The board Module

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You are writing embedded code on a microcontroller board. That almost always means that you're interacting with the outside world through some of the board's pins. How do you know which ones do what, and which ones to use in your code? 


Before compiling in the Arduino IDE, you select which board you're using. That basically tells the compiler information it needs to compile specifically for the MCU and configuration of that specific board. That doesn't help with knowing what pins to use, however. You have to look at the documentation for the board and figure it out. The Arduino hardware platform provides some standards that help. You'll always have some pins prefixed with "D". These are for digital I/O. Some will be prefixed with "A". Those can be used for analog signals, but not all support real analog output.

There will be I2C (SCL and SDA) and SPI (MOSI, MISO, and SCK) pins. In your code you'll use the appropriate pin numbers although some boards have predefined values for those pins available when the board is selected in the Arduino IDE.


CircuitPython takes a very different approach to dealing with the various supported boards. First of all, CircuitPython lives on the board whereas Arduino is a set of tool on your computer that generate a binary file that then lives on the board.

Part of making this work is making versions of CircuitPython that are specific to each supported board. For example, if you want to use CircuitPython with a Feather M4 Express, you get the Feather M4 Express build of CircuitPython and put that onto your Feather M4 Express board. See this guide for the details.

The reason this is significant is that CircuitPython knows what board it's running on, and it knows what the capabilities of that board are, and it knows what the pins on that board are and what they can do.

To make this available, there is the board module that you can import. This module contains constants for the pins on the specific board. The board module in CircuitPython for a different board will have different constants specific to that board. The user does not have to tell CircuitPython what board it is running on, it knows.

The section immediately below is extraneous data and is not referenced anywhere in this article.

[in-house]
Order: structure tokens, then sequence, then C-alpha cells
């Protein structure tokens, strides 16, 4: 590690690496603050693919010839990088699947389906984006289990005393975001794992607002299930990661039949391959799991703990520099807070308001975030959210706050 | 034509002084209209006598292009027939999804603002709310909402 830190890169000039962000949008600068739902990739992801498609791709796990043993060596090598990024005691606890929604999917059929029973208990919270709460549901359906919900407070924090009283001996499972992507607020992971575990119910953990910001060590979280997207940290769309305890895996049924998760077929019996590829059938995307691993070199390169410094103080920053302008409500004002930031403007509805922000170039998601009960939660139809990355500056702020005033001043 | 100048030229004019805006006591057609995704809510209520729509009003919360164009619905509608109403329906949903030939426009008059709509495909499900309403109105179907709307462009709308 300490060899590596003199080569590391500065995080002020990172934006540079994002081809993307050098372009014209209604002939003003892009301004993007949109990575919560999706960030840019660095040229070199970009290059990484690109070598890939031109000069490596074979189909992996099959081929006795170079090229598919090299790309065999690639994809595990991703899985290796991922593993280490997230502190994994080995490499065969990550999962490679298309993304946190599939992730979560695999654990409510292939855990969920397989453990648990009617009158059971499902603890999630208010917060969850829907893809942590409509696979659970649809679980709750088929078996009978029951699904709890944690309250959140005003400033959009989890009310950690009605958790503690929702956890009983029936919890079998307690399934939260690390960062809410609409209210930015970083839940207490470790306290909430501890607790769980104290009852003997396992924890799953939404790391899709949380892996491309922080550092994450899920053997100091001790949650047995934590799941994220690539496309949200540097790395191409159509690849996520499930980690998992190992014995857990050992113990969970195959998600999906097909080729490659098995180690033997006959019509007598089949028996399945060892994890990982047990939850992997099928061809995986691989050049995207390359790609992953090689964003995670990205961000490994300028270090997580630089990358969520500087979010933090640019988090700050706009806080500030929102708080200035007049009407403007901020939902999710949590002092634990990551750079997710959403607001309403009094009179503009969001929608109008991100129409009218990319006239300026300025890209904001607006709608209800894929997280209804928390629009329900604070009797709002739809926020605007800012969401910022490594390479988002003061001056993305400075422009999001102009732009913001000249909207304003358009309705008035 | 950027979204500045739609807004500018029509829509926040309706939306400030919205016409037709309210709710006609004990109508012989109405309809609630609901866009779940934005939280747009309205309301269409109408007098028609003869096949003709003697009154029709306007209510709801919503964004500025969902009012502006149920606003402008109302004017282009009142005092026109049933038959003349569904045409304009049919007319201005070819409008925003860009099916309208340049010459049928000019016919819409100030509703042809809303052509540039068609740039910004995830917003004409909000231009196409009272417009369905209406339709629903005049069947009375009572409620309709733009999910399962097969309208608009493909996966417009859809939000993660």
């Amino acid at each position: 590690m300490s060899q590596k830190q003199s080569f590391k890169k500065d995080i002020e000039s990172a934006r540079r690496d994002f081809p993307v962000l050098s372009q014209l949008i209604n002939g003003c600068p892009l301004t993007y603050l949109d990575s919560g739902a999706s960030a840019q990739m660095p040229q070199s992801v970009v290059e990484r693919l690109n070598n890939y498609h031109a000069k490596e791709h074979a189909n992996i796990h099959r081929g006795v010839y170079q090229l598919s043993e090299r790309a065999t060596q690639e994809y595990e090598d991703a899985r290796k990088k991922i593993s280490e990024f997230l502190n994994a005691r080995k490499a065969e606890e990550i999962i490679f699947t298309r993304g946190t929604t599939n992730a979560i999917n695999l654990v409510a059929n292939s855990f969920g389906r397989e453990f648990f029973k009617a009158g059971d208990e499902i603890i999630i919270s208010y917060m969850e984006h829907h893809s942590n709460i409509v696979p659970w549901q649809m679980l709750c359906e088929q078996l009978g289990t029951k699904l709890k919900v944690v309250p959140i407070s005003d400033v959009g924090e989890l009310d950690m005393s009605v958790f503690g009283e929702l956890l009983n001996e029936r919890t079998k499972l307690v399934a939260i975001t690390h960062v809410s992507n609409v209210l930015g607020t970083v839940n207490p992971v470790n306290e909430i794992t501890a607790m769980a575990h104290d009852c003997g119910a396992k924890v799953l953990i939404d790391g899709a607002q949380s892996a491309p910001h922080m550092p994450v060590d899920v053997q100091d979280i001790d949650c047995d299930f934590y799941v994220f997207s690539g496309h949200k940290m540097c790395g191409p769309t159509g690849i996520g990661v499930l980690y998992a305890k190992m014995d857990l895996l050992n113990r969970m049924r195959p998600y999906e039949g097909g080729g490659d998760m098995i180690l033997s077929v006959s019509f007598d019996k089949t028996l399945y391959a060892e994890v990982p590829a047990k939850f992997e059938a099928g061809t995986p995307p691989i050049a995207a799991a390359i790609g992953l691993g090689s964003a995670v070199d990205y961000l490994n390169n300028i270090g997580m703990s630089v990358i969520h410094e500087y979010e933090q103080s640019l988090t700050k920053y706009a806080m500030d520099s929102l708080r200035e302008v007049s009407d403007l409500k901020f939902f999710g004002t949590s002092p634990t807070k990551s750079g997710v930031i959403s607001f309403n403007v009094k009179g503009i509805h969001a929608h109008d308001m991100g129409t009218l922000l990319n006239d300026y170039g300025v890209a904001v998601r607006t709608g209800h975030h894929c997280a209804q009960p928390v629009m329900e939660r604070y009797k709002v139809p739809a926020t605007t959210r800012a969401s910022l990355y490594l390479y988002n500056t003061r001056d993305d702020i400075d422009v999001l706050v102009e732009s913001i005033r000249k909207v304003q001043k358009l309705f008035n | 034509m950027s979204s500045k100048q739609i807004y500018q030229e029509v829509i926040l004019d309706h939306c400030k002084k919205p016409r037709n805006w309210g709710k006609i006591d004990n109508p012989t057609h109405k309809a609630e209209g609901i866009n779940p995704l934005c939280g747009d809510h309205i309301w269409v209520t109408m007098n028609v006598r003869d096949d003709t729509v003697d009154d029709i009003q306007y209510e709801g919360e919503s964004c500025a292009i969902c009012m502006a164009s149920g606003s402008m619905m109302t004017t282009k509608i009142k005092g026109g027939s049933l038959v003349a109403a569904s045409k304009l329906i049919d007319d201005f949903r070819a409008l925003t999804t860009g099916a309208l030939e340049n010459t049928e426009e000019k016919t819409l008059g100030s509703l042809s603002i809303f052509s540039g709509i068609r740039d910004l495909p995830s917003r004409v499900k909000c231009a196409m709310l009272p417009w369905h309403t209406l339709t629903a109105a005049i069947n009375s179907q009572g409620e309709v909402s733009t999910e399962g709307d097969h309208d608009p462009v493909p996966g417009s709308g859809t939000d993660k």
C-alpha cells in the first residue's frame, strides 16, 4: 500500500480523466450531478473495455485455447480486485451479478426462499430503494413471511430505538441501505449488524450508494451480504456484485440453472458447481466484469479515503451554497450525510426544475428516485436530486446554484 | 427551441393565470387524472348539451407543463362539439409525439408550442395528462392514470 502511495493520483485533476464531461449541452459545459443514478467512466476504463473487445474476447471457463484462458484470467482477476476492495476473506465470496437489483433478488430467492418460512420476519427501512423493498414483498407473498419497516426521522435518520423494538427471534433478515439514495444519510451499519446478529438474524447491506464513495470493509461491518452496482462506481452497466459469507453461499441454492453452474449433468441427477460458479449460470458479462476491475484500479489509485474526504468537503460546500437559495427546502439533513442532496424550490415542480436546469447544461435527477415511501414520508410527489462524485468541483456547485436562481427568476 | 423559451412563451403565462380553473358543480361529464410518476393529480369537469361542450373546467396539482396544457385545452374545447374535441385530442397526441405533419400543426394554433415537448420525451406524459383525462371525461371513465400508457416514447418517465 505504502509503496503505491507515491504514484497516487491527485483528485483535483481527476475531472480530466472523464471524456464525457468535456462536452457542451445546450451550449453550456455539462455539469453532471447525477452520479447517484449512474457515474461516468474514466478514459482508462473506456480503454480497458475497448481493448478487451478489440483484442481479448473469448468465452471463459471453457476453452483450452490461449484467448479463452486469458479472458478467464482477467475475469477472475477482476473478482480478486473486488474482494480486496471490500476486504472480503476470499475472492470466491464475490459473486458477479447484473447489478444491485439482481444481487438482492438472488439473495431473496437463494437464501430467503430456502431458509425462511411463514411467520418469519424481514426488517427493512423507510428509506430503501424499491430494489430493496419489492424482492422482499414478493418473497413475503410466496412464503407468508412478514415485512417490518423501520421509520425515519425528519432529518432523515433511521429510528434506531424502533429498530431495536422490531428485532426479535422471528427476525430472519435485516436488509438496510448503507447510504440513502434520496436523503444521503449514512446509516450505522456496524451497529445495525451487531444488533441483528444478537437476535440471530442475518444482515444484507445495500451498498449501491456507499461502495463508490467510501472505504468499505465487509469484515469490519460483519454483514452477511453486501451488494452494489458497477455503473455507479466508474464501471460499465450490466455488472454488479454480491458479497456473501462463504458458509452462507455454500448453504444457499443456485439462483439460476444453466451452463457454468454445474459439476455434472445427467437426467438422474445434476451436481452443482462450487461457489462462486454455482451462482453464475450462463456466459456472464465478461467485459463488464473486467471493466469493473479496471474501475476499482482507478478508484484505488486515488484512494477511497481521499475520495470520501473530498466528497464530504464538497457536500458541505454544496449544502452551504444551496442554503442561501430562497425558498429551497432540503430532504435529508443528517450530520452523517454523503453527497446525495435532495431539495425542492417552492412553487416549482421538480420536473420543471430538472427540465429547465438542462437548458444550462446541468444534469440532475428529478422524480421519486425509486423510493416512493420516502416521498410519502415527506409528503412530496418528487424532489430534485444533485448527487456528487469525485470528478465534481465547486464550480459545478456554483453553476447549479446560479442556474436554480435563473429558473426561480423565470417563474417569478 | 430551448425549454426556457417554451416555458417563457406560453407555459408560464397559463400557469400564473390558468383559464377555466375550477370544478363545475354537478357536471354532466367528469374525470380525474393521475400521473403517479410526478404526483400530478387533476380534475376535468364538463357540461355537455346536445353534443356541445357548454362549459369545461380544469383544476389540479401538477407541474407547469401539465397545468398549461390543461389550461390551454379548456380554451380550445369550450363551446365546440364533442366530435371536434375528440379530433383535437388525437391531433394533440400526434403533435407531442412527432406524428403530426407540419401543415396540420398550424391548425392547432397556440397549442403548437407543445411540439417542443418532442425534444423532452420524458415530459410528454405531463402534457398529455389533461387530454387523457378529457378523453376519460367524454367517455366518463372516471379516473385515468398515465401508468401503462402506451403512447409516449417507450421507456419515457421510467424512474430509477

All this makes using the board module the safest, most reliable way to use your board's pins. It allows you to not worry about what MCU pins the board pins are connected to. This is more of an issue with more complex MCUs built around ARM cores (such as the SAMD or nRF52 families of MCUs).

For example, I2C signals could be connected to the MCU in various ways (which we will not go into) but using the board module you can simply do:

Download: file
import board
import busio

i2c = busio.I2C(board.SCL, board.SDA)

This will work in CircuitPython on any supported board.

So how do you know what pins are available on your board? And what they're called? You can use CircuitPython's dir function. This is on a Circuit Playground Express:

Download: file
>>> import board
>>> dir(board)
['A0', 'A1', 'A2', 'A3', 'A4', 'A5', 'A6', 'A7', 'A8', 'A9', 
 'D10', 'D12', 'D13', 'D2', 'D3', 'D4', 'D5', 'D6', 'D7', 
 'D8', 'D9', 'I2C', 'IR_PROXIMITY', 'IR_RX', 'IR_TX', 'LIGHT', 

And this is on a Gemma M0:

Download: file
>>> import board
>>> dir(board)
['A0', 'A1', 'A2', 'APA102_MOSI', 'APA102_SCK', 'D0', 
 'D1', 'D13', 'D2', 'I2C', 'L', 'RX', 'SCL', 'SDA', 'SPI', 
 'TX', 'UART']

You can see that there are some pins in common, but also ones that are board specific.

This guide was first published on Oct 22, 2018. It was last updated on Oct 22, 2018. This page (The board Module) was last updated on Oct 22, 2018.